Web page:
[Coral-List] Coral: Symbol, Substance, and Significance / A conference in NYC / October 29 – 31, 2009

Lisa Koenigsberg lisa.koenigsberg at artinitiatives.com
Fri Oct 9 09:54:59 EDT 2009

Initiatives in Art and Culture
Coral: Symbol, Substance, and Significance - A Conference in New York City
October 29 – October 31, 2009
Early registration discount through October 11, 2009
Student discount available

Coral is a comprehensive examination of this 
astonishing organism, exploring its place in both 
in the natural world and in the realm of culture, 
and considering what is being done to protect and preserve it.

Beginning with the role of coral within the reef 
and the criticality of coral reefs to ocean 
ecology – and thus to human existence – we turn 
to forces threatening reef survival, and to 
efforts of scientists, governments, and 
nongovernmental organizations to protect and 
restore them. We address laws and treaties 
formulated to govern trade in coral, a substance 
that has been termed "too precious to wear." We 
examine coral in history, both its evolving 
associations over time and its traditional place 
in the wunderkammer, and explore its changing 
role and use in jewelry, art, and fashion, with 
specific discussion of the mimetic use of coral 
alternatives and the symbolic use of the coral 
motif as an inspiration. Initiatives in Art and 
Culture has a long-standing commitment to 
explorations of cultural patrimony and of art and 
ornament. In Coral, we again celebrate the object 
by placing it in the broadest possible context.

Among those who have agreed to speak are: Michael 
Kowalski, Chairman and CEO of Tiffany & Co.; 
Richard E. Dodge, professor and dean, Nova 
Southeastern University (NSU) Oceanographic 
Institute and Executive Director of the Centers 
Coral Reef Institute (NCRI); Kacky Andrews, 
Director, Coral Reef Conservation Program, 
National Ocean Service, National Oceanic and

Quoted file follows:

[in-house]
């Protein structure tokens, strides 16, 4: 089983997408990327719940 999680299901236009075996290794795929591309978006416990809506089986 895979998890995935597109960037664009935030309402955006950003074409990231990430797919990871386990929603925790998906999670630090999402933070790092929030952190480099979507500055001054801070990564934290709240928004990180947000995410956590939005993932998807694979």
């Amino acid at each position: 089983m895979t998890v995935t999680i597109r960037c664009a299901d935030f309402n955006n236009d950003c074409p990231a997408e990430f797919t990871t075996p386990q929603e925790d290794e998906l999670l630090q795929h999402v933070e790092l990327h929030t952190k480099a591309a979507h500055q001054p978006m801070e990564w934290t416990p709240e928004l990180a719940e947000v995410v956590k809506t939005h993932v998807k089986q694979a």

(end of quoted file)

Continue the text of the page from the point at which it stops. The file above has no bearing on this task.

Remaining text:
Atmospheric Administration Committee (NOAA); Dawn 
Martin, president of SeaWeb; Christine Dawson, 
Bureau of Oceans and International Environmental 
and Scientific Affairs, U.S. Department of State; 
Michele Oka Doner, artist whose breadth of 
artistic production encompasses public art, 
sculpture, furniture, jewelry, and functional 
objects, a significant number of which draw 
inspiration from coral and the sea; Marilyn F. 
Cooperman, jeweler whose work often employs 
aquatic motifs; Amedeo Scognamiglio, jeweler, 
whose family has been based in Torre del Greco, a 
center of the creation of jewelry from seashells, 
corals and semiprecious stones; Barbara Best, 
Coastal Resources and Policy Advisor, Office of 
Natural Resources Management, Bureau for Economic 
Growth, Agriculture and Trade, U.S Agency for 
International Development; Ilze K. Berzins, 
Executive Vice President, Animal Health, 
Conservation and Research, John G. Shedd 
Aquarium; Ken Nedimyer, Founder and President, 
Coral Restoration Foundation; Steve D'Esposito, 
president RESOLVE and formerly president, 
Earthworks Action; Billy Causey, Regional 
Director, Florida Keys National Sanctuary; Caleb 
McClennen, Director, Marine Conservation, 
Wildlife Conservation Society; Crawford Allan, 
Regional Director, TRAFFIC North America, World 
Wildlife Fund; and Mercer R. Brugler, 
Environmental and Evolutionary Biology Program, 
University of Louisiana at Lafayette; Godfrey 
Reggio, producer and director, who is prominent 
in the film world for his Qatsi trilogy 
(Koyaanisqatsi, Powaqqatsi, and Naqqyqatsi) and 
for Anima Mundi, (music for all by Philip Glass) 
which convey a humanist philosophy about the 
earth; Stephen Dweck, jeweler whose work is 
inspired by minerals and a love for the natural 
world; Janie Schoenborn, design director, Lilly 
Pulitzer; David Wolfe, creative director and 
chief forecaster of Doneger and Co.; Sarah 
Graham, jeweler whose point of departure for her 
coral inspired work are plates in Ernst Haeckel’s 
Art Forms in Nature; and Géza von Habsburg, an 
art historian who has served as chairman of two 
auction houses and whose numerous publications 
include Princely Treasures (1997) and several definitive volumes on Fabergé;
To register on-line: go to: www.acteva.com/go/coral
Fee: The conference fee is $250; an early 
registration discount of $195 is available until 
October 11, 2009.  A discounted rate of $100 is 
available for full-time students with ID.
For more information: info at artinitiatives.com or 
call: 646-485-1952 or visit www.artinitiatives.com
We are grateful for generous support received 
from Tiffany & Co., NOAA Coral Conservation Reef 
Program, SeaWeb, The Henry Foundation, The John 
G. Shedd Aquarium, The Louis and Lena Minkoff 
Foundation, The Magazine ANTIQUES, and The Exeter Group (as of 10/5/09).

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